World Parkinson Congress: Genetics and Parkinson's

It was a packed schedule at the WPC yesterday.

Claire Bale from our Research team was in attendance at the fascinating Genetics: Inheritance, Risk Public Policy plenary session yesterday morning. Dr Gasser said that studying the genes we’ve found so far is revealing vital insights into what goes wrong with Parkinson’s – and can offer new clues for developing treatments.

Dr Christine Klein also discussed how understanding the part that our genes play in Parkinson’s has led to interesting possibilities for genetic testing.

Perhaps the most moving presentation came from David Iverson, a US broadcaster and journalist who discussed his family’s journey with Parkinson’s. His father had Parkinson’s - but now both he and his brother have also been diagnosed with the condition. David and his brother have children, so they discussed the idea of genetic testing together – but ultimately, chose not to have the tests.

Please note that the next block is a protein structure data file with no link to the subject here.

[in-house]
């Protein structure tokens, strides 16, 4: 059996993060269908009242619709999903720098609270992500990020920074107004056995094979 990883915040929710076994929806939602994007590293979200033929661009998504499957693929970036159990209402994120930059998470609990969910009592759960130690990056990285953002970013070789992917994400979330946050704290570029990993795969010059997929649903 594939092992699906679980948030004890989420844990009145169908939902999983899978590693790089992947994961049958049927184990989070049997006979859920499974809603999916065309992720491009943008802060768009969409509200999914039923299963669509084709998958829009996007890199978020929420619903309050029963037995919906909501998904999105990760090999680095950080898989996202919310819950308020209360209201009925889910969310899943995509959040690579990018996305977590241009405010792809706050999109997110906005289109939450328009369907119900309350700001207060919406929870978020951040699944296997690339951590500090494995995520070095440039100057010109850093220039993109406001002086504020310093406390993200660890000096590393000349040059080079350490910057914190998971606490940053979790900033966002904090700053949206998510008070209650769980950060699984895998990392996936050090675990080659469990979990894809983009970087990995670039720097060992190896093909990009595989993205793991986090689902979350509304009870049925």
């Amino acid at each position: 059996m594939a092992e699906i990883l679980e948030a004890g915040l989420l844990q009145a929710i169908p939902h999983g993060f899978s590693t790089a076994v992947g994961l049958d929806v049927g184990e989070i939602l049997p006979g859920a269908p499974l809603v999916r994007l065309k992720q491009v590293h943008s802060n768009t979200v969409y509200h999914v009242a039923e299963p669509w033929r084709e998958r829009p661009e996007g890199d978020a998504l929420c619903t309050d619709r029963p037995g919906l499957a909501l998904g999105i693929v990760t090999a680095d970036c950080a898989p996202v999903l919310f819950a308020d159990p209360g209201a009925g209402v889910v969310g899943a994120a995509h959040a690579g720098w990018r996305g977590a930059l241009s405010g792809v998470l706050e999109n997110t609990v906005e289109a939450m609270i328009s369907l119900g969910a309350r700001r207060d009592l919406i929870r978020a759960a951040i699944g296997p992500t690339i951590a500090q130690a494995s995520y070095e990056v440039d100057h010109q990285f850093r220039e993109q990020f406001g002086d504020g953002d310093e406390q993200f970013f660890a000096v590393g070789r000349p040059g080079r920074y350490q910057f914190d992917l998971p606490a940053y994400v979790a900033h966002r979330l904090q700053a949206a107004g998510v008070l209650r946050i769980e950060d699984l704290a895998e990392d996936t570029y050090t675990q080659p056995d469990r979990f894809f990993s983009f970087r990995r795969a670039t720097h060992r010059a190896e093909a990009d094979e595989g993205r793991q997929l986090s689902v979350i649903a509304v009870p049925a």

Matt Farrer, a Canadian genetics expert said: “Genetics for Parkinson’s is moving forward at an incredible pace.”

Katherine Crawford, our Scotland Manager, was at the genetics session. She said: “It was really thought-provoking morning. The thing that really came across from John Iverson’s presentation was: Parkinson’s is progressive. But so is science.”

Jean and Mel Ballantyne, from the Parkinson’s UK Fife Branch, enjoyed having the chance to meet researchers face to face. Mel said: “The future looks exciting and you can definitely feel that enthusiasm amongst people here."

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